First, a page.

7 surprising signs of hearing loss
Cranking up the volume on the television isn’t the only way to tell you have hearing loss. Look for these less obvious signs of hearing loss and learn what to do next.
The science and tools for improving hearing are better than ever. Yet people who start to lose their hearing still wait a long time to get hearing aids — about 9 years on average. Just 30% of people over age 70 who could benefit from hearing aids actually have them.
Why do so many put up with hearing loss for so long? Well, noticing that your hearing is going isn’t as simple as you may think. Some of the telltale signs might be surprising. Even if you do sense that something isn’t right, you could face other obstacles to getting treatment.
“There’s still a stigma that needs to be overcome,” says Larry Medwetsky, Ph.D. Medwetsky is an educational audiologist and professor in the department of hearing, speech, and language services at Gallaudet University in Washington, D.C. Some people don’t seek help because they don’t want to feel old. Or they think hearing aids are too expensive or won’t fix the problem.
But hearing loss should never be ignored. “Untreated hearing loss is not a minor health problem. It’s a major issue that affects many people,” says Medwetsky. The Centers for Disease Control and Prevention reports that age-related hearing loss in the U.S. affects about 1 in 3 adults over age 60 and half of adults over 85. Plus, many serious health concerns are linked with hearing loss. On the list:
- Chronic kidney disease.
- Heart disease.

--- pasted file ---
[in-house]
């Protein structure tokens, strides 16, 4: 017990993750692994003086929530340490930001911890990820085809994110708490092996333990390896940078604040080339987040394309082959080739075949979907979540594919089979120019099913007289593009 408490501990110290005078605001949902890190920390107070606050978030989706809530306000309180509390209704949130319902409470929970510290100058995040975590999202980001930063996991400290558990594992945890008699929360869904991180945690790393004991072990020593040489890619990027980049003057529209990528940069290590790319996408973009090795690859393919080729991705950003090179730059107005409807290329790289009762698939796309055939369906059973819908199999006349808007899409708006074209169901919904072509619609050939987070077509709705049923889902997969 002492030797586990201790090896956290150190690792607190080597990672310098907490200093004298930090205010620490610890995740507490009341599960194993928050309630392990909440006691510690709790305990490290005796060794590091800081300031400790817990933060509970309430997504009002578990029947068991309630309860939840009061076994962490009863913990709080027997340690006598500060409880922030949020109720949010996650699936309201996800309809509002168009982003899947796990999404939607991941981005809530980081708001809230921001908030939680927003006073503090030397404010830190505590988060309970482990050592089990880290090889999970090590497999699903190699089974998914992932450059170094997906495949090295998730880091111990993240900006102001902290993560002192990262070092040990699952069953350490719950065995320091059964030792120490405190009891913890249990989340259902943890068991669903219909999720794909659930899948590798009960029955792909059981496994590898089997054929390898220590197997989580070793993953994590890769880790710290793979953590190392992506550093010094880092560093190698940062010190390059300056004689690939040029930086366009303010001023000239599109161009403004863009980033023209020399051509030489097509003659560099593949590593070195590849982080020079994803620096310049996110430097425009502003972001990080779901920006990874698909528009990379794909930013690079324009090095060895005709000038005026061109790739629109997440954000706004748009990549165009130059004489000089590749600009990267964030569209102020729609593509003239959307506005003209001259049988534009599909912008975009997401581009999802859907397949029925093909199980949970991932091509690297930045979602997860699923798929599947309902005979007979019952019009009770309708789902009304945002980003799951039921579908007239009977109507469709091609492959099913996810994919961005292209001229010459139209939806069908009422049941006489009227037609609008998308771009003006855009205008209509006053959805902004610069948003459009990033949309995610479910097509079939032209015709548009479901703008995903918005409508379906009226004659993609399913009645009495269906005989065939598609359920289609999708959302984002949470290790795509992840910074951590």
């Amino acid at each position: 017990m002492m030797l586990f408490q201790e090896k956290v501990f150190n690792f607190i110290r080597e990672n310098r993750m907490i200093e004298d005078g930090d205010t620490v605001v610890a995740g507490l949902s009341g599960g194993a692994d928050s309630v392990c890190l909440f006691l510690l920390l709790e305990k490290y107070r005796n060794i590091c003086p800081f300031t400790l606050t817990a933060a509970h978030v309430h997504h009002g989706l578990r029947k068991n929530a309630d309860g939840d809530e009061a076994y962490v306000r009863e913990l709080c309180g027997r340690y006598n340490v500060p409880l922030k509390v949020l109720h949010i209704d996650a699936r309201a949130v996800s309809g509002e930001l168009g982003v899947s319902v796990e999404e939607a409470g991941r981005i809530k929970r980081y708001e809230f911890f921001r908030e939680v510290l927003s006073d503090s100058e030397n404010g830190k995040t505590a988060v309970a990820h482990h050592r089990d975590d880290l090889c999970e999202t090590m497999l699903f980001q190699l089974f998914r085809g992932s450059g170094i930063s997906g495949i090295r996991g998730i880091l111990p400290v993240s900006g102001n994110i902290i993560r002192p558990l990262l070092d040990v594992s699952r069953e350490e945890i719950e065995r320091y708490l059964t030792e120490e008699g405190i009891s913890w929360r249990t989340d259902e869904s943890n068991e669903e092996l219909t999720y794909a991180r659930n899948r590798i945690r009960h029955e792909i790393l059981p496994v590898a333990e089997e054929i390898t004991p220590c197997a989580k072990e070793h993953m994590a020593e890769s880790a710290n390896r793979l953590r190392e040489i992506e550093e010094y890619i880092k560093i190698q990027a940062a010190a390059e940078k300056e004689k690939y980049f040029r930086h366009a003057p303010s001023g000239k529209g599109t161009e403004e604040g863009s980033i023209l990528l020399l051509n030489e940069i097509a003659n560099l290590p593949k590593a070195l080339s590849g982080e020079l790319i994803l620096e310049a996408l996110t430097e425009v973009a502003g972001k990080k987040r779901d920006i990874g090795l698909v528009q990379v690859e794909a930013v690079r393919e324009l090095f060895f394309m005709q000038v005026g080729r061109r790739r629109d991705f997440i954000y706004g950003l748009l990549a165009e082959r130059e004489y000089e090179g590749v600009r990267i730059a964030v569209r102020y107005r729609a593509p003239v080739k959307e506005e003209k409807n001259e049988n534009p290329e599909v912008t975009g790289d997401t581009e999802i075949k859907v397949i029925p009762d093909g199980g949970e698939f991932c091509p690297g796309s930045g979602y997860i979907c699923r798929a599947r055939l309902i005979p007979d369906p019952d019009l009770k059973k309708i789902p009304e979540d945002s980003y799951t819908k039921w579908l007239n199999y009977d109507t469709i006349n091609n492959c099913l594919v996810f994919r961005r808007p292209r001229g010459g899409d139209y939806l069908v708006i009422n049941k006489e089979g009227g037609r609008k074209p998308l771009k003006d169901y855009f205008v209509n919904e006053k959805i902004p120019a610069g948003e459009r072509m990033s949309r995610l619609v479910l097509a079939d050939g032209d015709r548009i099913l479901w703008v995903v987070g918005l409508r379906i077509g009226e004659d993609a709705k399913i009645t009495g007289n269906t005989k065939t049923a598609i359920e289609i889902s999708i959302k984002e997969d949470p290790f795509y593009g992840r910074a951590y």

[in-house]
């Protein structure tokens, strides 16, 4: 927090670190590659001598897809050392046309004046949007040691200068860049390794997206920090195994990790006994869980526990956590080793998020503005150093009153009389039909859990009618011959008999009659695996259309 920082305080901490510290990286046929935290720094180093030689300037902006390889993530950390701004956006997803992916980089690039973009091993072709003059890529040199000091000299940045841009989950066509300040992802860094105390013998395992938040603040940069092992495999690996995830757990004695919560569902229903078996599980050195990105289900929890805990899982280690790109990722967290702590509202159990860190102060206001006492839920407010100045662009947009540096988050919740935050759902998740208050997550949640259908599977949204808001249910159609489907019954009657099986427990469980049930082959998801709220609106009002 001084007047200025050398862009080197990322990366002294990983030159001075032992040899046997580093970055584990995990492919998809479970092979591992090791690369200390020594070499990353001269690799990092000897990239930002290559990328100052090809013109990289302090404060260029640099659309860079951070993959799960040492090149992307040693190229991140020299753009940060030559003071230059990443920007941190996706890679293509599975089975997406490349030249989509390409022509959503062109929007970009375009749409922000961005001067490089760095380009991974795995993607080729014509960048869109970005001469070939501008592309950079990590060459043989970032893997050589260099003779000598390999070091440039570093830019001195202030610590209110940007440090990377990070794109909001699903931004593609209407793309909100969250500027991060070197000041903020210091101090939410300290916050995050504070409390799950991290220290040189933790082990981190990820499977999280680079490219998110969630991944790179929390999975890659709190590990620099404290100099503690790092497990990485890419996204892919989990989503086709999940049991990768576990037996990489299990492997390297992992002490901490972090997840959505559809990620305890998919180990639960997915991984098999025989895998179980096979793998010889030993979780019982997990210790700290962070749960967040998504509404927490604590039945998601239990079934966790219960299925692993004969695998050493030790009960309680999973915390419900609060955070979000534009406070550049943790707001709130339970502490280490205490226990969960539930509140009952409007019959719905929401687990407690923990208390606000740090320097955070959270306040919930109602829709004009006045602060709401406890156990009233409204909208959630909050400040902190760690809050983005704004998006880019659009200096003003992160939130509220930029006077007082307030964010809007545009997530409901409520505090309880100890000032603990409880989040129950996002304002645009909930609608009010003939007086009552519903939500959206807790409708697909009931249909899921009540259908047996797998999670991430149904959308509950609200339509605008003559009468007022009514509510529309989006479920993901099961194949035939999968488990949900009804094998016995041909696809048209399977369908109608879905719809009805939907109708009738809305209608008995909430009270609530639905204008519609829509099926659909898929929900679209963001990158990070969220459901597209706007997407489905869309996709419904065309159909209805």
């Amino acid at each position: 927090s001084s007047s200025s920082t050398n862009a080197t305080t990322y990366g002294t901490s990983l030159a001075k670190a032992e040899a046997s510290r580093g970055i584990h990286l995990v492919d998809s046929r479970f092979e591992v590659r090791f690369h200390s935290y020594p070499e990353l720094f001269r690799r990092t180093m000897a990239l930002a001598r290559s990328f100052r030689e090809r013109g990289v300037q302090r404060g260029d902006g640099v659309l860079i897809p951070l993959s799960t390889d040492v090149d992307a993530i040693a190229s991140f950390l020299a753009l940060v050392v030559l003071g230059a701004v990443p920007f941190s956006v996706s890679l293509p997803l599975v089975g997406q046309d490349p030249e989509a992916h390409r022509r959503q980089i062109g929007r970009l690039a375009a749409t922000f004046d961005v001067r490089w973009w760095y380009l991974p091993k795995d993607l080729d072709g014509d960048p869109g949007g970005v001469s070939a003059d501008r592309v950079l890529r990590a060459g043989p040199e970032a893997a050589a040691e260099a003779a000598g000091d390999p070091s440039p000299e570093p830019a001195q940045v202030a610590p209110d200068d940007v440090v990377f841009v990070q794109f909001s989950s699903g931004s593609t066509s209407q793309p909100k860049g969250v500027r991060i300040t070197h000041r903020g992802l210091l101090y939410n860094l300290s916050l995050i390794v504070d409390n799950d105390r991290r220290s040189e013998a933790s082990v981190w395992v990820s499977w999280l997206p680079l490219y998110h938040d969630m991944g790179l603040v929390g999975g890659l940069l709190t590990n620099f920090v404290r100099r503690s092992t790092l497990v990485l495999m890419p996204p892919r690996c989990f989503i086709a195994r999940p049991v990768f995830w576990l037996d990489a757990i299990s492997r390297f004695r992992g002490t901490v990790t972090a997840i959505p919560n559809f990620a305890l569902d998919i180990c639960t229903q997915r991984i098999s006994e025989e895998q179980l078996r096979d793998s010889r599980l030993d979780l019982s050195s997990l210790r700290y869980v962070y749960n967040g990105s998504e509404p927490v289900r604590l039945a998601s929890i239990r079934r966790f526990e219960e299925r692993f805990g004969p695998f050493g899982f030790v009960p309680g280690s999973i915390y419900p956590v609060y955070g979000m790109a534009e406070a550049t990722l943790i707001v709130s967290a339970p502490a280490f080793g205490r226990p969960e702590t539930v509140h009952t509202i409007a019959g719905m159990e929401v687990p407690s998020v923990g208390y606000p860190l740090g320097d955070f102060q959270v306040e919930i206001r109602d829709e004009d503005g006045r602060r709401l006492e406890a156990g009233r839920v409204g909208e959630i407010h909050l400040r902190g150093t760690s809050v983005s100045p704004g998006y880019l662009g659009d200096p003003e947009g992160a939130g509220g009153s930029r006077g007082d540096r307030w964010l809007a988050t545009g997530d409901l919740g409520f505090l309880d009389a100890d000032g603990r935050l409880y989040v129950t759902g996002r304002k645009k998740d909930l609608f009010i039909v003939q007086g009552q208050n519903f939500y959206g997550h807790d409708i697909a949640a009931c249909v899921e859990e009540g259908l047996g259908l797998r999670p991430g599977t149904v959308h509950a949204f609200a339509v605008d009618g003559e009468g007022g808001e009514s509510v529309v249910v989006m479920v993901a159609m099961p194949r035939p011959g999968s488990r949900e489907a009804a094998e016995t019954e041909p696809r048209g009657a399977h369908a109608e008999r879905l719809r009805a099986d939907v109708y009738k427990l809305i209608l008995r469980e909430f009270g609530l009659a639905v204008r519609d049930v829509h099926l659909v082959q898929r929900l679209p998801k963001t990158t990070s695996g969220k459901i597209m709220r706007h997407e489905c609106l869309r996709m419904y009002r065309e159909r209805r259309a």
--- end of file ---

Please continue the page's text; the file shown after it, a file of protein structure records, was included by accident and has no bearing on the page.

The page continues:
- Lower quality of life.
- Social isolation.
- Cognitive decline.
- More time spent in the hospital.
- Higher health care costs.
If you think you have hearing loss, Medwetsky urges you to visit a trusted audiologist. An audiologist diagnoses and treats hearing and balance issues. They can give you a report on your hearing and share possible solutions. “To avoid doing something about hearing loss is to suffer needlessly,” Medwetsky says.
Not sure if it’s time to make that appointment? To decide, start by paying attention to the clear signs of possible hearing loss. They include being startled easily and not being able to hear conversations and music as you normally would. Then watch for these lesser-known red flags.
For help finding an in-network audiologist, log in to your Wellframe app. This digital health management tool comes free with your health plan. Your care advocate can make a referral and even help set up your appointment. Ask your health plan if you’re eligible for the Wellframe app.
1. You feel more tired.
“Hearing loss is exhausting,” says Medwetsky. When you’re not hearing all the important speech sounds, you might not understand the talk around you. So you have to work hard to figure out what you missed. “The mental effort to try to capture everything becomes much harder,” says Medwetsky. As a result, many people with hearing loss may be wiped out by the end of the day.
2. You fall more often.
Untreated hearing loss has been linked with more falls and balance issues. “The more hearing loss you have, the more likely you’re going to experience a fall,” says Medwetsky. But even mild hearing loss significantly raises your risk of falls. There are a few reasons for the connection.
For one, your brain relies on hearing as a part of balance. When you have hearing loss, your brain has to work harder to process sounds. That leaves less mental energy for things such as staying steady on your feet.
Hearing loss is also linked to greater risk for depression. And depression itself is connected to a higher chance of falling. So treating hearing loss is especially important for seniors who are at risk for serious injuries such as a broken hip.
3: Your family and friends start to wonder about your brain health.
Let’s say you don’t answer someone because you didn’t hear them. Or you do answer, but what you say seems off topic because you didn’t hear the question right. Because you’re not aware of the miscommunication, things might seem fine to you. “The person with hearing loss is often the last to know,” says Medwetsky.
The people around you, though, may start to worry that your odd behavior and responses point to cognitive issues or memory loss. “It’s not always easy to identify when someone has a hearing loss unless you know what you’re looking for,” says Medwetsky.